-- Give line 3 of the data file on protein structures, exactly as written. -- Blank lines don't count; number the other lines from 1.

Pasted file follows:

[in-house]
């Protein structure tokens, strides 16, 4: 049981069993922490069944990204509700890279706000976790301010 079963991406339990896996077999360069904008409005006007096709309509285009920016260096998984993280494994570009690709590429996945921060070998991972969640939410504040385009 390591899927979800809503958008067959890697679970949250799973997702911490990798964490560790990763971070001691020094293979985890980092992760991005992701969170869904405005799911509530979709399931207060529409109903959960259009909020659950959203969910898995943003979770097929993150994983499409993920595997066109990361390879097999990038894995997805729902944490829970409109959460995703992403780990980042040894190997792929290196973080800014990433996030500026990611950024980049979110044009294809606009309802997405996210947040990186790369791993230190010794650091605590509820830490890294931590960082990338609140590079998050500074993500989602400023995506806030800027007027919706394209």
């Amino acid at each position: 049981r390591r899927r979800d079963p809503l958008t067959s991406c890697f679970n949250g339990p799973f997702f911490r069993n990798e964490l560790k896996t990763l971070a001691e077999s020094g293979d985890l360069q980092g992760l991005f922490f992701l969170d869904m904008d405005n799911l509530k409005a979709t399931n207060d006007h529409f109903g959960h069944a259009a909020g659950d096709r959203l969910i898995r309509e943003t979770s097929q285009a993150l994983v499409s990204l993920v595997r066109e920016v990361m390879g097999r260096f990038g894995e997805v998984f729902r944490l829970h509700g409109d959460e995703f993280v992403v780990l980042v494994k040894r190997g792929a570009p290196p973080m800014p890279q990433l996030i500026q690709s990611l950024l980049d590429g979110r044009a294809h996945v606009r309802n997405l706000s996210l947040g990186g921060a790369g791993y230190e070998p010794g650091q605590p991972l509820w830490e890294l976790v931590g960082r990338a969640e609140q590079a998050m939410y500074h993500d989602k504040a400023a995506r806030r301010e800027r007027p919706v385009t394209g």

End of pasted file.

């Amino acid at each position: 049981r390591r899927r979800d079963p809503l958008t067959s991406c890697f679970n949250g339990p799973f997702f911490r069993n990798e964490l560790k896996t990763l971070a001691e077999s020094g293979d985890l360069q980092g992760l991005f922490f992701l969170d869904m904008d405005n799911l509530k409005a979709t399931n207060d006007h529409f109903g959960h069944a259009a909020g659950d096709r959203l969910i898995r309509e943003t979770s097929q285009a993150l994983v499409s990204l993920v595997r066109e920016v990361m390879g097999r260096f990038g894995e997805v998984f729902r944490l829970h509700g409109d959460e995703f993280v992403v780990l980042v494994k040894r190997g792929a570009p290196p973080m800014p890279q990433l996030i500026q690709s990611l950024l980049d590429g979110r044009a294809h996945v606009r309802n997405l706000s996210l947040g990186g921060a790369g791993y230190e070998p010794g650091q605590p991972l509820w830490e890294l976790v931590g960082r990338a969640e609140q590079a998050m939410y500074h993500d989602k504040a400023a995506r806030r301010e800027r007027p919706v385009t394209g």